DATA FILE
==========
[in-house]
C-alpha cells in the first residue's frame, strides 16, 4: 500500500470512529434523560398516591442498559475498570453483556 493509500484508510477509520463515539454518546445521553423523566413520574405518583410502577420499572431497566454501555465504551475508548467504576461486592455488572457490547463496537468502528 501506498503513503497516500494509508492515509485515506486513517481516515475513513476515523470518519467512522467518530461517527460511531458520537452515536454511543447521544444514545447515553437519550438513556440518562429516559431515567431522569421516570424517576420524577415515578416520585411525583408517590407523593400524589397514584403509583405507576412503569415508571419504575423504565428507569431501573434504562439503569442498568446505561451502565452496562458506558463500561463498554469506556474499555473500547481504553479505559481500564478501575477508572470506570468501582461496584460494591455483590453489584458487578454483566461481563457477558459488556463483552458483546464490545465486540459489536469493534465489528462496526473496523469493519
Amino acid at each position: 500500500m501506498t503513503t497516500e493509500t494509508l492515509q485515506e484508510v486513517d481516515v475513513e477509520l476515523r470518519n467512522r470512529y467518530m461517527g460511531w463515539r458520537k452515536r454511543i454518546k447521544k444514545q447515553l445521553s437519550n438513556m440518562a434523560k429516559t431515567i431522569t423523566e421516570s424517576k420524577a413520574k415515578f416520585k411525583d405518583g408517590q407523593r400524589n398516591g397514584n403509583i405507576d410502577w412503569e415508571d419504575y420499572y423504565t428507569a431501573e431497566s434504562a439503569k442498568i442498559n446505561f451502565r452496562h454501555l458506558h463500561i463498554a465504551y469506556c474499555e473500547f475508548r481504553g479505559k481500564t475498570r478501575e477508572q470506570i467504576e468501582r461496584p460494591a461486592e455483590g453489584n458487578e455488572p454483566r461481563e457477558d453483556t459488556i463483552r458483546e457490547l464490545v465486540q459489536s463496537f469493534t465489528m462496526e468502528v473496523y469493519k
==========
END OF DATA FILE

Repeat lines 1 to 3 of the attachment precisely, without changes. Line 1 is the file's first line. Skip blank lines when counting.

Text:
[in-house]
C-alpha cells in the first residue's frame, strides 16, 4: 500500500470512529434523560398516591442498559475498570453483556 493509500484508510477509520463515539454518546445521553423523566413520574405518583410502577420499572431497566454501555465504551475508548467504576461486592455488572457490547463496537468502528 501506498503513503497516500494509508492515509485515506486513517481516515475513513476515523470518519467512522467518530461517527460511531458520537452515536454511543447521544444514545447515553437519550438513556440518562429516559431515567431522569421516570424517576420524577415515578416520585411525583408517590407523593400524589397514584403509583405507576412503569415508571419504575423504565428507569431501573434504562439503569442498568446505561451502565452496562458506558463500561463498554469506556474499555473500547481504553479505559481500564478501575477508572470506570468501582461496584460494591455483590453489584458487578454483566461481563457477558459488556463483552458483546464490545465486540459489536469493534465489528462496526473496523469493519
Amino acid at each position: 500500500m501506498t503513503t497516500e493509500t494509508l492515509q485515506e484508510v486513517d481516515v475513513e477509520l476515523r470518519n467512522r470512529y467518530m461517527g460511531w463515539r458520537k452515536r454511543i454518546k447521544k444514545q447515553l445521553s437519550n438513556m440518562a434523560k429516559t431515567i431522569t423523566e421516570s424517576k420524577a413520574k415515578f416520585k411525583d405518583g408517590q407523593r400524589n398516591g397514584n403509583i405507576d410502577w412503569e415508571d419504575y420499572y423504565t428507569a431501573e431497566s434504562a439503569k442498568i442498559n446505561f451502565r452496562h454501555l458506558h463500561i463498554a465504551y469506556c474499555e473500547f475508548r481504553g479505559k481500564t475498570r478501575e477508572q470506570i467504576e468501582r461496584p460494591a461486592e455483590g453489584n458487578e455488572p454483566r461481563e457477558d453483556t459488556i463483552r458483546e457490547l464490545v465486540q459489536s463496537f469493534t465489528m462496526e468502528v473496523y469493519k